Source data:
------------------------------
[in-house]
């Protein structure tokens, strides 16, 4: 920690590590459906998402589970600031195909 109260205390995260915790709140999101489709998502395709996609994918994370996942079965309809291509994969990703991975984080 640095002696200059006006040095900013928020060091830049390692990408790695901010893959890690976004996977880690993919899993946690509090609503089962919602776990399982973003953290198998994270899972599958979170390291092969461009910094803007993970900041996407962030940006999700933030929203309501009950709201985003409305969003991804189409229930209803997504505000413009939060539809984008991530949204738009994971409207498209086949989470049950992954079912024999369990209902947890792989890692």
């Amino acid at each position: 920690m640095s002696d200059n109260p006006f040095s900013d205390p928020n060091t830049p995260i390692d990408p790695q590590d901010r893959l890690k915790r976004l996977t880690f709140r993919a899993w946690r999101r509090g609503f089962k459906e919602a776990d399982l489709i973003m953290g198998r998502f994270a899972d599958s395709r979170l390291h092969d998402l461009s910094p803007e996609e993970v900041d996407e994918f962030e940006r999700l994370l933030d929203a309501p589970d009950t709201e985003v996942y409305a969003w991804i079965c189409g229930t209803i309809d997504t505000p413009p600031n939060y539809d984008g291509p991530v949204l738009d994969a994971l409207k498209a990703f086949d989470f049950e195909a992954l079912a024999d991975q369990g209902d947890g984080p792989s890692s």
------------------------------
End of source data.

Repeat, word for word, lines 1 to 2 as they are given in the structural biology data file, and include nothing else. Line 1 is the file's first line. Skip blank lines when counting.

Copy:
[in-house]
């Protein structure tokens, strides 16, 4: 920690590590459906998402589970600031195909 109260205390995260915790709140999101489709998502395709996609994918994370996942079965309809291509994969990703991975984080 640095002696200059006006040095900013928020060091830049390692990408790695901010893959890690976004996977880690993919899993946690509090609503089962919602776990399982973003953290198998994270899972599958979170390291092969461009910094803007993970900041996407962030940006999700933030929203309501009950709201985003409305969003991804189409229930209803997504505000413009939060539809984008991530949204738009994971409207498209086949989470049950992954079912024999369990209902947890792989890692």